2020 Ended Reality Shows For Good, So What’s Next?
While the doom and gloom of this unfortunate year has dominated much of the news cycle, many of us have turned to comforting box sets and Netflix series to get us through.
But, as docuseries and million-dollar limited series grow in popularity, there’s one form of television that has fallen by the wayside. That’s right, I’m talking about reality TV.
From a very early age, I’ve had an obsession with reality programmes. Despite being widely dismissed as tacky, shows like Big Brother allowed us to be a fly on the wall as we observe people from different backgrounds and cultures to our own, witnessing the different ways in which they navigate through life.
Long before it spawned into the phenomenon it became, Big Brother began as a social experiment, loosely based on the all-seeing oppressive surveillance detailed in George Orwell’s 1984.
Truthfully, I don’t think anyone could have predicted what it would have evolved into. The show introduced us to household names like Alison Hammond and Brian Dowling, while the celebrity versions allowed us to see famous faces in an entirely different light.
I mean, George Galloway getting down on his hands and knees, and pretending to eat out of Rula Lenska’s hands like a cat, will be etched onto my brain forever.
It was 2018 when Big Brother finally came to an end, after being virtually wiped out in terms of ratings by the newer, sexier and insanely popular Love Island. As soon as the deliciously addictive dating show hit our screens in 2015, millions of viewers were hooked by the Barbie and Ken-like contestants who mugged each other off and searched for their type on paper.
In just a few short years, the hot summer series began to dominate TV ratings, newspaper headlines and social media platforms, as its stars were plunged into meteoric levels of fame, unlike anything seen on reality TV before.
But, as quickly as the show rose to the top, it came crashing back down following the tragic and untimely death of its presenter, Caroline Flack; the beautiful, bubbly, hopeless romantic at the heart of everything the show stood for.
The presenter’s death sent shockwaves across the media and the entertainment industry, particularly given that she was the third person involved in the show to die by suicide in the last two years alone.
While we’ll never truly know all of the details, it would appear that the programme wasn’t directly linked to Caroline’s death, and it even went on for a further season after Caroline stepped down amid her legal battle, with the presenter’s close friend Laura Whitmore taking the helm.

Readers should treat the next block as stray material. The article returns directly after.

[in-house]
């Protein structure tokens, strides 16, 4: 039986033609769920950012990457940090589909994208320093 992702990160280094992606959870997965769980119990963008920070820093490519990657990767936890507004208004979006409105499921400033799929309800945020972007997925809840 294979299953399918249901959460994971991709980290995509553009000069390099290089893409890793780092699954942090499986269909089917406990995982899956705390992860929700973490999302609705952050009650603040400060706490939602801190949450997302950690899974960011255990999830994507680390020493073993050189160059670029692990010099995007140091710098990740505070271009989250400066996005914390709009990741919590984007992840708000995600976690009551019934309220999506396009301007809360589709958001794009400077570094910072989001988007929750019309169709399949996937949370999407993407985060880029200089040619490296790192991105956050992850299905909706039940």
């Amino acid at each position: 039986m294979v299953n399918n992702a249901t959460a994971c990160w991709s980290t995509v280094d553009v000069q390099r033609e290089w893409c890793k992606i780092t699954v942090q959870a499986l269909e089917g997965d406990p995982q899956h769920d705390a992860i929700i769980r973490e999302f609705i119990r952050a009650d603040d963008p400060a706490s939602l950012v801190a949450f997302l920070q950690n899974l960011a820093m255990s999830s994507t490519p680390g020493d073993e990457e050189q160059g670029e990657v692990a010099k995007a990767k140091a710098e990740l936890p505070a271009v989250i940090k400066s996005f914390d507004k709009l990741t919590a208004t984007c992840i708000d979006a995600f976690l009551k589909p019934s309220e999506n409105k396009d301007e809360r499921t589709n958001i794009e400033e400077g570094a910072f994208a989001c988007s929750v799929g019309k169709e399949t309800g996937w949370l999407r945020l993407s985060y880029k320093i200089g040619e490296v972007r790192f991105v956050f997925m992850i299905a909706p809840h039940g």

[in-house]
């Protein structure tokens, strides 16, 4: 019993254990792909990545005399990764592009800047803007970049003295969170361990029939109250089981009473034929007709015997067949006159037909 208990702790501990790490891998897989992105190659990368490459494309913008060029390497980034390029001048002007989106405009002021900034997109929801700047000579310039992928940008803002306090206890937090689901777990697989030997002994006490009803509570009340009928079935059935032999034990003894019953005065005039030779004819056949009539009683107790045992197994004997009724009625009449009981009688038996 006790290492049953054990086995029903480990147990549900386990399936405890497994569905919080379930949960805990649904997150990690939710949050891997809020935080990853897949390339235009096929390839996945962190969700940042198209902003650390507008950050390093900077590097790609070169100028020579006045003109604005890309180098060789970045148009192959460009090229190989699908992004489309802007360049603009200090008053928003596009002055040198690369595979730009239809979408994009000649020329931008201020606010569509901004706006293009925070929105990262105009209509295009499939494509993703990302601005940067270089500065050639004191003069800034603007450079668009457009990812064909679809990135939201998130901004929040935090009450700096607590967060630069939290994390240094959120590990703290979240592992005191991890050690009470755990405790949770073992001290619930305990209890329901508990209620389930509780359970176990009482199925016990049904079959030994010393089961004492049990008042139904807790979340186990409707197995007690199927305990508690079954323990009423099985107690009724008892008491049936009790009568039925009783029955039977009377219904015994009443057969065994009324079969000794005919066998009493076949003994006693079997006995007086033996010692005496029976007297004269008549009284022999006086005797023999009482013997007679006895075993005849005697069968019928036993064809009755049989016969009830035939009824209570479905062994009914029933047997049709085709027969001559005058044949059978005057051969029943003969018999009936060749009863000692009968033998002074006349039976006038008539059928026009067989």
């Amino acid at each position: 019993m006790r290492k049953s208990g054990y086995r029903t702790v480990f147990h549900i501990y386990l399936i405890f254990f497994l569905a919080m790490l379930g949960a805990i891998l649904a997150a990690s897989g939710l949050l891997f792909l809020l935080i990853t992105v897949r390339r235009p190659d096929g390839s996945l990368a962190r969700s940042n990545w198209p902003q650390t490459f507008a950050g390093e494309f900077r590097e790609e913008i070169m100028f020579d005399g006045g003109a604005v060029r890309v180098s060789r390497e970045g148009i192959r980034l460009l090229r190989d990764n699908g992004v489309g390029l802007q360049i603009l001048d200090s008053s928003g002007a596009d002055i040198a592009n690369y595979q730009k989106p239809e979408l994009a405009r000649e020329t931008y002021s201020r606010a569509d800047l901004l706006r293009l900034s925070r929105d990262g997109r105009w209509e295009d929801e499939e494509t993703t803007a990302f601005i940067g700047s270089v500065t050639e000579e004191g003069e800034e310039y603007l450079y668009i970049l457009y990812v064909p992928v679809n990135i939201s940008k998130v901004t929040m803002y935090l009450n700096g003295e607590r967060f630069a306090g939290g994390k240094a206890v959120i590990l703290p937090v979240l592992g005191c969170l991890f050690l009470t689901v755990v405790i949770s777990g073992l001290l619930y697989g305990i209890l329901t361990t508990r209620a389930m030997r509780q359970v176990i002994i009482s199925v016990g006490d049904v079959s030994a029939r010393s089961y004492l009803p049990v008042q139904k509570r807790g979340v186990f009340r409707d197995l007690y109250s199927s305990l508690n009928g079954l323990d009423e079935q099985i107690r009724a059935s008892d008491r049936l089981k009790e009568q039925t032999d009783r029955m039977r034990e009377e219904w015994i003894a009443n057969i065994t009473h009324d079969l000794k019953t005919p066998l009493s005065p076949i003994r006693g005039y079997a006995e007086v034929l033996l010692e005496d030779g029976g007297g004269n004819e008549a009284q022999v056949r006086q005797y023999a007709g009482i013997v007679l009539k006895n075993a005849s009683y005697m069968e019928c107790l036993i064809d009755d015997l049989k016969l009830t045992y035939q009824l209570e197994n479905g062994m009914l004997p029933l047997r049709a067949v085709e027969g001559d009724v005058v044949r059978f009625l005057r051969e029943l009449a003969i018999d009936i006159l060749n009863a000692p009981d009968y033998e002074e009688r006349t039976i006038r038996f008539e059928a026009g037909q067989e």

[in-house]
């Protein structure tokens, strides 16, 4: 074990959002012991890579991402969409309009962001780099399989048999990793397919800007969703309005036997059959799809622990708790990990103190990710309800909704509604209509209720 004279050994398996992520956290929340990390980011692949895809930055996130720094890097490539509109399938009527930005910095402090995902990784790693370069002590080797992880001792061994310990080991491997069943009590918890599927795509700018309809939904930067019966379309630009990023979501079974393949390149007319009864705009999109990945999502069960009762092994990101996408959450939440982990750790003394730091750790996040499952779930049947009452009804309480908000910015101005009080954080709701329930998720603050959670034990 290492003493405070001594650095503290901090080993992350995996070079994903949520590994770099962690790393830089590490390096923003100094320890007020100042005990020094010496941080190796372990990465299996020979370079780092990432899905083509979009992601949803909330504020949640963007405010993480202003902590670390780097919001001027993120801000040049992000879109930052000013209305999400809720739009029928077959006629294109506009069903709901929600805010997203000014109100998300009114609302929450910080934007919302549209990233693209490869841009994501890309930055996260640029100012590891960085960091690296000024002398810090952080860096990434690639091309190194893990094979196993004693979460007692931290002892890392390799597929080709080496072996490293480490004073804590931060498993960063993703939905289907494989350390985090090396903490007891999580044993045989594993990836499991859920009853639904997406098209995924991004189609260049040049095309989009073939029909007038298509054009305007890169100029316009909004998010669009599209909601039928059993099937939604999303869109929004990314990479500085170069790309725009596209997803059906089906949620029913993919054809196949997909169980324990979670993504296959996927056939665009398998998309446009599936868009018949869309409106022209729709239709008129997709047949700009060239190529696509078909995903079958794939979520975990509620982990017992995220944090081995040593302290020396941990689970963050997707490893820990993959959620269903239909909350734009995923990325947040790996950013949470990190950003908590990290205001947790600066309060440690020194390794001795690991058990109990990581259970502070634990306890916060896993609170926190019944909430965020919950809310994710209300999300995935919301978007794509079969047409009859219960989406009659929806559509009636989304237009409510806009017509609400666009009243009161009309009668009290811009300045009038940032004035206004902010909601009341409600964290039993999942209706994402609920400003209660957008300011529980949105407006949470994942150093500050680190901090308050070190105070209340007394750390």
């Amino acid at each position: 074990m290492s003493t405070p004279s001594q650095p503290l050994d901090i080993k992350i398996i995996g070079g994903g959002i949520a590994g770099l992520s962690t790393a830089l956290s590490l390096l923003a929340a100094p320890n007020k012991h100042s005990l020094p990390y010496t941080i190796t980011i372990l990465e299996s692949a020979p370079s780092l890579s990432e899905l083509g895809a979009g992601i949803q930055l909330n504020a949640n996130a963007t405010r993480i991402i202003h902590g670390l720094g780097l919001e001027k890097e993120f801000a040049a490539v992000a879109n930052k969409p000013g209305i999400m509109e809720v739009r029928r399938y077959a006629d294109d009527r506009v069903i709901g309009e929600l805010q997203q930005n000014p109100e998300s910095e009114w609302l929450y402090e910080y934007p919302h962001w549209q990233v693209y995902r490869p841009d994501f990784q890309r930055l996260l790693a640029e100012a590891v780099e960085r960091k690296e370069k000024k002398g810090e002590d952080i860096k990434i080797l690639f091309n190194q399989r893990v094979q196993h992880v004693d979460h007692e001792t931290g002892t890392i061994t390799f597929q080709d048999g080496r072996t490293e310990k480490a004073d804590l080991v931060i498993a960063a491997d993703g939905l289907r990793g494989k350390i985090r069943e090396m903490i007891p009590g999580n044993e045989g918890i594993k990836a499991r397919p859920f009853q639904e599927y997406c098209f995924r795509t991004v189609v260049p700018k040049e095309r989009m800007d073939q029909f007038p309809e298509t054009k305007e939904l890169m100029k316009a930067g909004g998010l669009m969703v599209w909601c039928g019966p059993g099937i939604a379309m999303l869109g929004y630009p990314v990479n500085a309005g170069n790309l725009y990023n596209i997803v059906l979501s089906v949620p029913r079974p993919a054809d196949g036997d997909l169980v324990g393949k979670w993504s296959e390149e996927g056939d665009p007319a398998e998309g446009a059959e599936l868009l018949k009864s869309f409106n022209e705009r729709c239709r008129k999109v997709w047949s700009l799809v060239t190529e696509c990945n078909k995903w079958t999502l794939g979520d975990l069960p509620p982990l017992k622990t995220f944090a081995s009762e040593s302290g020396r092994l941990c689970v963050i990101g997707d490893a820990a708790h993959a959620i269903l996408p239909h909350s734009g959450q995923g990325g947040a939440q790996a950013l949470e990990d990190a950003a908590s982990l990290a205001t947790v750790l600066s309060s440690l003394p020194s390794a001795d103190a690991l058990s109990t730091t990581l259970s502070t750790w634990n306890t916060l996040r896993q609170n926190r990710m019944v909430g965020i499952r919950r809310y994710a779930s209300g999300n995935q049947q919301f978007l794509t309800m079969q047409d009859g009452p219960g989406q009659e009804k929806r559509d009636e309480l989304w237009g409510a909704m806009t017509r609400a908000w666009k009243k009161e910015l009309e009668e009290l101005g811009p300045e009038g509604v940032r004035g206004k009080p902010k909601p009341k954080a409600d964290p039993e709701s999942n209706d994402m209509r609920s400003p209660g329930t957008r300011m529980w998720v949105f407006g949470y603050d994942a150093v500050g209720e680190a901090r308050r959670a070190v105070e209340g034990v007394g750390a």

But any attempts to try and carry on with the iconic show – as brilliant as it may be – following Flack’s passing, would leave a sour taste in the mouths of those who loved what she brought to the programme for so many years. It simply wouldn’t be right to carry on without Caroline.
While the fate of the reality show remains unknown, for now, over on the other side of the pond, another iconic reality show shut off its cameras for the final time. In September, Kim, Khloe and Kourtney Kardashian announced that Keeping Up With the Kardashians would be coming to an end following the release of its 20th season, after 14 iconic years at the helm of reality TV.
KUWTK was arguably the birth of an entirely different kind of reality show. While we’re used to watching ordinary people at the mercy of the voting public, suddenly we were presented with an all-access view into the lives of what would become one of the world’s most famous families.
Over the years, we’ve been involved in some iconic moments – from Kim losing her diamond earring in the ocean to Khloe’s whirlwind wedding to Lamar Odem – as well as some incredibly poignant moments, like when Caitlyn Jenner saw the family for the first time following her transition.
Now, the family has finally opted to close the door to the cameras – and the show’s millions of viewers – in order to provide a more private upbringing for their children.
For me, while it feels like the Kardashian-Jenner clan have done the right thing for them, KUWTK and all of its many spin-offs will leave a huge gaping hole in the world of reality TV.
Truthfully, I don’t think anything will ever be able to step into the shoes of Big Brother, Love Island or Keeping Up With the Kardashians, and so it’s time to say goodbye to reality TV.
Thanks for the ride.
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